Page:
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  • Q&A with Australian Health Practitioners

    What can I do to treat my ongoing headaches?

    I have had daily headaches (lasts all day from 1/2 - 1 hr from waking till falling asleep) for the last four months. The pain doesn't fit neatly into the common headache categories as it is throbbing but the pain moves over my forehead and face (mostly forehead and cheek bones). I have associated nausea (occasional vomiting) and dizziness.

    I have had a head ct which showed nothing out of the ordinary, also have been to see an optomerist, dentist, physiotherapist, and ENT. None could diagnose these headaches or find any problems.

    I have tried numerous painkillers, triptans, anti-nausea medication, and blood pressure medication (have normal blood pressure) with no effect, the only thing that brings some relief is aspirin, however I don't take this every day, only approx twice a week so my doctor doesn't think that medication overuse is an issue.

    I have a neurologist appointment but it is not for another 5 months, so is there anything i can be doing in the meantime?
  • Find a professional to answer your question

  • 1




    Dr Danny Diab


    Dr Danny Diab is situated at Proactive Spine & Sports Medicine in Narellan NSW. His clinical interests extend far beyond the traditional neck and back … View Profile

    Daily headaches can be very worrying and also frustrating when you cannot find a diagnosis.
    As a chiropractor, I have seen numerous patients who suffer from very similar symptoms to yours. Luckily the majority respond very well to chiropractic treatment.

    Headaches can have various causes, and it is great that the CT scan didn’t show anything serious. It is also good that you have ruled out any involvement of the eyes, ears, or teeth.
    However another trigger of headaches can be dysfunction of the upper cervical spine (neck).  The nerves from the upper neck communicate with the nerves in the head, and so any irritation or dysfunction of these joints can contribute to headaches.  A dysfunction of these joints may also contribute to your dizziness, a condition called cervicogenic dizziness (as the name suggests dizziness from the neck).

    There are a number of other factors, such as your ages, stress levels, occupation, sleep posture and habits, any recent or previous accidents or traumas etc that need to be determined as they may contribute to the headaches.
    My suggestion would be to consult a local chiropractor who would perform a thorough history taking and physical examination to determine the exact cause of your headaches.

    If the neck is found to be contributing to the headaches, the aim of treatment would be to improve function and stability of the neck and correcting any muscle imbalances. Very effective treatment options include spinal manipulation, muscle release techniques, dry needling, and corrective spinal and postural exercises.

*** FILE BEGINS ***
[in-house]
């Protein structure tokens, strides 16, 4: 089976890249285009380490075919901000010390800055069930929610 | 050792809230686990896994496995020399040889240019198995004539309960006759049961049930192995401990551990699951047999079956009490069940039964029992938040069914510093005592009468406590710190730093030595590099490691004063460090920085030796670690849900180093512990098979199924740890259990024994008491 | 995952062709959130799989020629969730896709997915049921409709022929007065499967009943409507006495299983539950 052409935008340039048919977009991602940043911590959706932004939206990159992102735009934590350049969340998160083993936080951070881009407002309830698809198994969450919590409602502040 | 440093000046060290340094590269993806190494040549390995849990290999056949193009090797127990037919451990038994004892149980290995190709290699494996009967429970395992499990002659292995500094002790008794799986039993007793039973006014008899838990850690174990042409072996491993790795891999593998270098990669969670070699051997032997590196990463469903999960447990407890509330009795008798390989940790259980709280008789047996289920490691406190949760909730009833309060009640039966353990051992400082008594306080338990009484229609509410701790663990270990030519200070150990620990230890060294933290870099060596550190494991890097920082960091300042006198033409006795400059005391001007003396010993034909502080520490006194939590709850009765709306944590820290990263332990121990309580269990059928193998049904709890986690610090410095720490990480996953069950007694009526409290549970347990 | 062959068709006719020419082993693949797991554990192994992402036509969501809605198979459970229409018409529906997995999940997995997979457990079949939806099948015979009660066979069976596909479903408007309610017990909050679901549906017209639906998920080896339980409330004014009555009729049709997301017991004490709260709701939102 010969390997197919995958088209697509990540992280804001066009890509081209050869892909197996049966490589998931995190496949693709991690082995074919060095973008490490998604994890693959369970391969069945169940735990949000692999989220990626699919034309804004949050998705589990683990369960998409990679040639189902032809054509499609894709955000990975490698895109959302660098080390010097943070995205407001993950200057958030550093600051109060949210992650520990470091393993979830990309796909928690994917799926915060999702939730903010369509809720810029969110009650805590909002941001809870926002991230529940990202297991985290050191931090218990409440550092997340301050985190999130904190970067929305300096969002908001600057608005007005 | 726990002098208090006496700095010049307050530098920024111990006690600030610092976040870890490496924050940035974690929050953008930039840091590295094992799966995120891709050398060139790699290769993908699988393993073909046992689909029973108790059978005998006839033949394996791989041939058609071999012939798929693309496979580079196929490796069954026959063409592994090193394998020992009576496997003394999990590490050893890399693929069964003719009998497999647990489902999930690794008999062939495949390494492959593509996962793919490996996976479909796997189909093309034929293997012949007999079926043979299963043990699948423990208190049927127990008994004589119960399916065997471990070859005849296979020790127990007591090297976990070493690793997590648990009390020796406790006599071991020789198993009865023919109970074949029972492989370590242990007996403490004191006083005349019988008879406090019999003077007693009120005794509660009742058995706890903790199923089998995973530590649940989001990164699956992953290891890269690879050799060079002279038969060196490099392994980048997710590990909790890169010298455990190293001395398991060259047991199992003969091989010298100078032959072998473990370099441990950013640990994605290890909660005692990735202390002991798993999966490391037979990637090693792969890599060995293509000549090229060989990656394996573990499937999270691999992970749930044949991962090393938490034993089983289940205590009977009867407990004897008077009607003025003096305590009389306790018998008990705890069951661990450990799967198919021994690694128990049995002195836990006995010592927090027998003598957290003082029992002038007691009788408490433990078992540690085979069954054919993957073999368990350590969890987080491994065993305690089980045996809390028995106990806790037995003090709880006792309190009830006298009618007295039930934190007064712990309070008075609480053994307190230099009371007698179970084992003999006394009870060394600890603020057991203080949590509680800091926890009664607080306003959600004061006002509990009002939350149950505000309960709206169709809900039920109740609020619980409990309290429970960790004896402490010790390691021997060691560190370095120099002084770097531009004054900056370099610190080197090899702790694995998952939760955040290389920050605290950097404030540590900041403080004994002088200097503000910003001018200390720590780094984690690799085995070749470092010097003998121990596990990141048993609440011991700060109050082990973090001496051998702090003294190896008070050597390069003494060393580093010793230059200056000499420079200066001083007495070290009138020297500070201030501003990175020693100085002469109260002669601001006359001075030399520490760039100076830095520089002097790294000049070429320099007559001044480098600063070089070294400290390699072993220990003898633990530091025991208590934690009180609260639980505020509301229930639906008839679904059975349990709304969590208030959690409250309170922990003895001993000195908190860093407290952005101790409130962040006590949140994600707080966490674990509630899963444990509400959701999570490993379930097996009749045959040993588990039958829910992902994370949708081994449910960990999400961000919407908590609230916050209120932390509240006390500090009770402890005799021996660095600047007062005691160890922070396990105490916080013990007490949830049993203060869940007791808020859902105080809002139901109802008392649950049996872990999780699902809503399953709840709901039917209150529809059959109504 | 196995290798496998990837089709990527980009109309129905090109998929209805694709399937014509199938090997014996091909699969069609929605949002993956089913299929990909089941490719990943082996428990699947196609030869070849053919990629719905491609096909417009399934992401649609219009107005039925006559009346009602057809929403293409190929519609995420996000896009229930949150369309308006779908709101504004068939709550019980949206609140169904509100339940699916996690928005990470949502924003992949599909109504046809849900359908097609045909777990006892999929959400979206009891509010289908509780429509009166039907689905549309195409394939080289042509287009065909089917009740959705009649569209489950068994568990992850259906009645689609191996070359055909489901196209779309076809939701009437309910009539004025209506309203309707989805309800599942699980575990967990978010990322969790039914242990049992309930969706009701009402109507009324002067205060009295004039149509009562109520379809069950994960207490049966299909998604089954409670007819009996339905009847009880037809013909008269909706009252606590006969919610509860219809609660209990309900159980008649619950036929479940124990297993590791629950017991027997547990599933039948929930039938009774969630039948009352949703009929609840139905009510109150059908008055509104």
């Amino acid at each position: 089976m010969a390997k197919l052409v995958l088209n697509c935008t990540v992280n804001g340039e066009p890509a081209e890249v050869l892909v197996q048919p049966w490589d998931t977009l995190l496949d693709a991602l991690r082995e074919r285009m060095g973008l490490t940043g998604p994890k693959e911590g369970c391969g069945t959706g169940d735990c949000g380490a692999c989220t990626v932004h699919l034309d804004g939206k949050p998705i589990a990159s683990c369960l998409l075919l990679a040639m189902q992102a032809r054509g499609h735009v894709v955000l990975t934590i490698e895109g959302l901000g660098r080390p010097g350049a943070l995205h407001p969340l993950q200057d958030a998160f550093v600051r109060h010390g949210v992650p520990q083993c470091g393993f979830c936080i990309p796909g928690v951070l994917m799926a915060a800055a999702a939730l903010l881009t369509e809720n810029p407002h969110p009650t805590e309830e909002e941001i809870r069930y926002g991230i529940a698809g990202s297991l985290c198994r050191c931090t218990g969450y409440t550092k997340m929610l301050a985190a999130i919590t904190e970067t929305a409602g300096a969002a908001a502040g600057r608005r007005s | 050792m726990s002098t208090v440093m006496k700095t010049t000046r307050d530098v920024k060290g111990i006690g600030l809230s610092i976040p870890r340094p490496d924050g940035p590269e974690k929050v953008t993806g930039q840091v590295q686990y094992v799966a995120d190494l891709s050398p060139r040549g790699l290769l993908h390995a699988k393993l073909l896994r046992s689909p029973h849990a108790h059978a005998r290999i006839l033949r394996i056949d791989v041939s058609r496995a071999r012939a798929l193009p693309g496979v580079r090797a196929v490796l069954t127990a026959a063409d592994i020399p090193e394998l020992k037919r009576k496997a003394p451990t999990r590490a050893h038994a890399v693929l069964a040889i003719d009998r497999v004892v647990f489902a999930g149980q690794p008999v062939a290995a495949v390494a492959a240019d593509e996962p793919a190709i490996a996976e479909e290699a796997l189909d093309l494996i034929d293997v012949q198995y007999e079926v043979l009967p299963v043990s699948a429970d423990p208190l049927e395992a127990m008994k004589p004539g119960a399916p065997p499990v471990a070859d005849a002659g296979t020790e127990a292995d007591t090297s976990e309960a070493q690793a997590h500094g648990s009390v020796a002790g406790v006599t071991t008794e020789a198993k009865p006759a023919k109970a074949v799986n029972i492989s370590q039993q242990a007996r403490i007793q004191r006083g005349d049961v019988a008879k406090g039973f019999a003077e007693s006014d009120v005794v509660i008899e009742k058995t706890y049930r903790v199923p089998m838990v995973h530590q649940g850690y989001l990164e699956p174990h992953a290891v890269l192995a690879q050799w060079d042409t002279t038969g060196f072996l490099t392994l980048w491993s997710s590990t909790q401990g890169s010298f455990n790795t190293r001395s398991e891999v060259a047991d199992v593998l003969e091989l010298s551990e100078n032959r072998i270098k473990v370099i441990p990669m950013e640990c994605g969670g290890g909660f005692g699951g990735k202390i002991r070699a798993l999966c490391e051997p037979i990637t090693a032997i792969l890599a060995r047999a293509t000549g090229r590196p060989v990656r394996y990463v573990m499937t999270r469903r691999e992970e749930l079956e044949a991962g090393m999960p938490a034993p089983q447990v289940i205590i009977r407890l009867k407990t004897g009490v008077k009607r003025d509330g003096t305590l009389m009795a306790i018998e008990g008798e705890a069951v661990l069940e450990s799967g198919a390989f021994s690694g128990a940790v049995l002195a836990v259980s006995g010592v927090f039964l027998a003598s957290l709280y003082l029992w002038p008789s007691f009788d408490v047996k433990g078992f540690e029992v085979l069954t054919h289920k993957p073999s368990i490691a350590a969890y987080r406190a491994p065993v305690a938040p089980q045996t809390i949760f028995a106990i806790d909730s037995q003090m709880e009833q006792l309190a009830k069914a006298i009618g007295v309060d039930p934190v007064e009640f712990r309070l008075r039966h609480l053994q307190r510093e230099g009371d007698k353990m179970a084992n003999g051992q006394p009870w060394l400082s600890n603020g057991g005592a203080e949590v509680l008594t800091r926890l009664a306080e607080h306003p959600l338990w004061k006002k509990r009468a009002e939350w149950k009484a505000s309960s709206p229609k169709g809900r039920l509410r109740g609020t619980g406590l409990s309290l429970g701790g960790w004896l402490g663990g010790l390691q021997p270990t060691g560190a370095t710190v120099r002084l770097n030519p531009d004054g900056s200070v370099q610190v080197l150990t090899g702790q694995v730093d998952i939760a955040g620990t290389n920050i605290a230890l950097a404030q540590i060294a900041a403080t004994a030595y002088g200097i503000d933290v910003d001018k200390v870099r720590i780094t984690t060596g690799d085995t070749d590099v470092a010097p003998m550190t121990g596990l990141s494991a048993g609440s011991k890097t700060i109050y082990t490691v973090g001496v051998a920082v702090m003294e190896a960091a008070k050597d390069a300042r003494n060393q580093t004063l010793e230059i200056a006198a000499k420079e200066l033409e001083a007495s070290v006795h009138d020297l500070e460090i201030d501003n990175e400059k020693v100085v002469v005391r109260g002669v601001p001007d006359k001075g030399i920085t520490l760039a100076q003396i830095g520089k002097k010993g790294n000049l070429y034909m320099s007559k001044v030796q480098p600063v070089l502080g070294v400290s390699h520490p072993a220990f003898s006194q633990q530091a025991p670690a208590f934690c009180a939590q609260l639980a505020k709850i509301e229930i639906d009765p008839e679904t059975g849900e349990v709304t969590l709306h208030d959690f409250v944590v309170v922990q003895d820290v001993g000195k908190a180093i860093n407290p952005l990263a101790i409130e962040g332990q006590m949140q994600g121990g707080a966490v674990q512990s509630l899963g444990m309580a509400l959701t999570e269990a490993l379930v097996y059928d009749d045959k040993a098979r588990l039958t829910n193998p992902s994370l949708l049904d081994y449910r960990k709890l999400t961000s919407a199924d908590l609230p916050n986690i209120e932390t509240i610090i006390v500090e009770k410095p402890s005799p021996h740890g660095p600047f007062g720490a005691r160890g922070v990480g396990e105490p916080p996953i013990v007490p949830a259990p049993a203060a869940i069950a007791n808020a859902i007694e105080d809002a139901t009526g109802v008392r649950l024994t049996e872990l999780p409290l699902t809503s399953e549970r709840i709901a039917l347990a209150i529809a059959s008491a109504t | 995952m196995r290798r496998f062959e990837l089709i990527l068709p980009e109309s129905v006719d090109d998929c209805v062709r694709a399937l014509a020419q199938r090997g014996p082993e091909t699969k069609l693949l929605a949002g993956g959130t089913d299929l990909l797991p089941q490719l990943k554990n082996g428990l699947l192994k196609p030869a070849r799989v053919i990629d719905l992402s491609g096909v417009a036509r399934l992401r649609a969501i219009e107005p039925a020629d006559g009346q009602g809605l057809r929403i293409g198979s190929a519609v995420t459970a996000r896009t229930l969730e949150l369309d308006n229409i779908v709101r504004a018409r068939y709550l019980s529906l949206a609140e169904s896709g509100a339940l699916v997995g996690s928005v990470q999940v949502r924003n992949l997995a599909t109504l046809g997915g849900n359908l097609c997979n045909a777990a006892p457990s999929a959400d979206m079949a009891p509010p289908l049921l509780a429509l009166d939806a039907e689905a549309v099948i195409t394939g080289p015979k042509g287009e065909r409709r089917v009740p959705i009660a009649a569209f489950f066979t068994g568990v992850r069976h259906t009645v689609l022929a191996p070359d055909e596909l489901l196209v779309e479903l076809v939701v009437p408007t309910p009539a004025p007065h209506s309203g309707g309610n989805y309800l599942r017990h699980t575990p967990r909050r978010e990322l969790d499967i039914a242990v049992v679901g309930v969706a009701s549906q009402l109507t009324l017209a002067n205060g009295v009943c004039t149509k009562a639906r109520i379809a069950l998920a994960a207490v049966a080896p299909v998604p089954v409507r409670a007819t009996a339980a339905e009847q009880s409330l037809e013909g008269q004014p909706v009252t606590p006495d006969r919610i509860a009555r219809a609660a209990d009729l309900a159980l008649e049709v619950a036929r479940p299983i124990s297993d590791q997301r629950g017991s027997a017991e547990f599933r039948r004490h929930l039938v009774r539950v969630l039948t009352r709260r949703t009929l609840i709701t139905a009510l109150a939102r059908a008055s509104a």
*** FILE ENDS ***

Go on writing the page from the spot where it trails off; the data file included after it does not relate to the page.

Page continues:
Nutrition may also play a part, eg. Studies have found that reduced levels of Vitamin D can also contribute to headaches. Getting your vitamin D levels checked and supplementing accordingly may be appropriate.

    Danny Diab
    Chiropractor Mt Annan

  • 1


    Dr Carlo Rinaudo (Chiropractor and PhD candidate) is the clinic director of Brain Hub, a clinic in Sydney focussed on helping people with dizziness and … View Profile

    From the description, you may be suffering a common, yet only recently recognized form of migraine called migraine-associated vertigo without aura. Migraines are thought to be caused by areas of the brain being more ‘excitable and sensitive’, whereby normal senses, like noise, light, smells and motion, are perceived as being unpleasant and painful. In approximately 1/3 of people who suffer migraines, will also experience dizziness and vertigo symptoms.
    As I’m unaware of the exact testing you have had performed, typically a workup will include a detailed history of lifestyle, familial and past medical factors. Careful attention to other associated complaints including tinnitus, hearing loss and photophobia/phonophobia. Examination can often include hearing tests, caloric testing, and VNG, although typically negative results are seen. Migraine-associated vertigo is often confused with Meniere’s, and can differentiated by the above history and examination findings.
    Treatment for migraine-associated vertigo will firstly involve identifying and managing the potential triggers. Keeping a diary of discerning triggers is best to see correlation with symptoms. Apart from the pharmaceutical avenues typically explored by medical practitioners, I have had success using vestibular rehabilitation as a method of reducing and managing this type of migraine. This form of therapy often involves ‘resetting the motion detectors of movement’, namely coordinating movement between the body, head and eyes. Typically I would use a combination of computerized balance plate exercises, specific joint therapy, gait retraining, eye exercises, and procedures to assist the inner ear function.

    Carlo Rinaudo
    Chiropractor ~ Functional Neurology

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